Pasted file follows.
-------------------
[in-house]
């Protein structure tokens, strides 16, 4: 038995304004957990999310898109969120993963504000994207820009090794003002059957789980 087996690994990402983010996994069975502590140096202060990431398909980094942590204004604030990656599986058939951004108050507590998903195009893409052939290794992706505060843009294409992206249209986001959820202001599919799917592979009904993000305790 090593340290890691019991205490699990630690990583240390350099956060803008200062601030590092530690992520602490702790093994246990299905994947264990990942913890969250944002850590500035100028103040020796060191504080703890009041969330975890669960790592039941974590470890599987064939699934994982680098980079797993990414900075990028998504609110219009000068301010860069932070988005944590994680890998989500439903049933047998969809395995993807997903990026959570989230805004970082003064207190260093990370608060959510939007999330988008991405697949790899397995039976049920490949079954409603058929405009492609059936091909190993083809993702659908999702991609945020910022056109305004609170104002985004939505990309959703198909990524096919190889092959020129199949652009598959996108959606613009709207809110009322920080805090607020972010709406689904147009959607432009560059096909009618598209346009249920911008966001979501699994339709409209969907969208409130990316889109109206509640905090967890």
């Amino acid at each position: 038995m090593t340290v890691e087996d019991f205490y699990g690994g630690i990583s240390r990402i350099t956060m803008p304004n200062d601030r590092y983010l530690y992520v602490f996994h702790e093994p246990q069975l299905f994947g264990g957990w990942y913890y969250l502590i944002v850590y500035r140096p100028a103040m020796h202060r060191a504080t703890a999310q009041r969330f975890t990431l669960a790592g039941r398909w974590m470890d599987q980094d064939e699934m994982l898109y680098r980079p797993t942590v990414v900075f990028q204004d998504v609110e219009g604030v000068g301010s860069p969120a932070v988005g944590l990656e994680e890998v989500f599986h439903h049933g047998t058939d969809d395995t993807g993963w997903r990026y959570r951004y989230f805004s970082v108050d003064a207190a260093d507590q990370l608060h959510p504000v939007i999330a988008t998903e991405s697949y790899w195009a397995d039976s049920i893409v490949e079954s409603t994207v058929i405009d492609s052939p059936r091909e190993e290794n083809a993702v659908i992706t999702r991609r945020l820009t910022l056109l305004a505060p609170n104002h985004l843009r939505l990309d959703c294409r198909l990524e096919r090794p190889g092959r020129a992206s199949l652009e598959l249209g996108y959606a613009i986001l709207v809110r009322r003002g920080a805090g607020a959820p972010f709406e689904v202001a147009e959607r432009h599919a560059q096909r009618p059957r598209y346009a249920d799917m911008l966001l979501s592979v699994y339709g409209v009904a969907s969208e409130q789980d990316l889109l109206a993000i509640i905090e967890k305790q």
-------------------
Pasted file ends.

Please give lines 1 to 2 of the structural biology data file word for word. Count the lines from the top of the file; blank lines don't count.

[in-house]
């Protein structure tokens, strides 16, 4: 038995304004957990999310898109969120993963504000994207820009090794003002059957789980 087996690994990402983010996994069975502590140096202060990431398909980094942590204004604030990656599986058939951004108050507590998903195009893409052939290794992706505060843009294409992206249209986001959820202001599919799917592979009904993000305790 090593340290890691019991205490699990630690990583240390350099956060803008200062601030590092530690992520602490702790093994246990299905994947264990990942913890969250944002850590500035100028103040020796060191504080703890009041969330975890669960790592039941974590470890599987064939699934994982680098980079797993990414900075990028998504609110219009000068301010860069932070988005944590994680890998989500439903049933047998969809395995993807997903990026959570989230805004970082003064207190260093990370608060959510939007999330988008991405697949790899397995039976049920490949079954409603058929405009492609059936091909190993083809993702659908999702991609945020910022056109305004609170104002985004939505990309959703198909990524096919190889092959020129199949652009598959996108959606613009709207809110009322920080805090607020972010709406689904147009959607432009560059096909009618598209346009249920911008966001979501699994339709409209969907969208409130990316889109109206509640905090967890």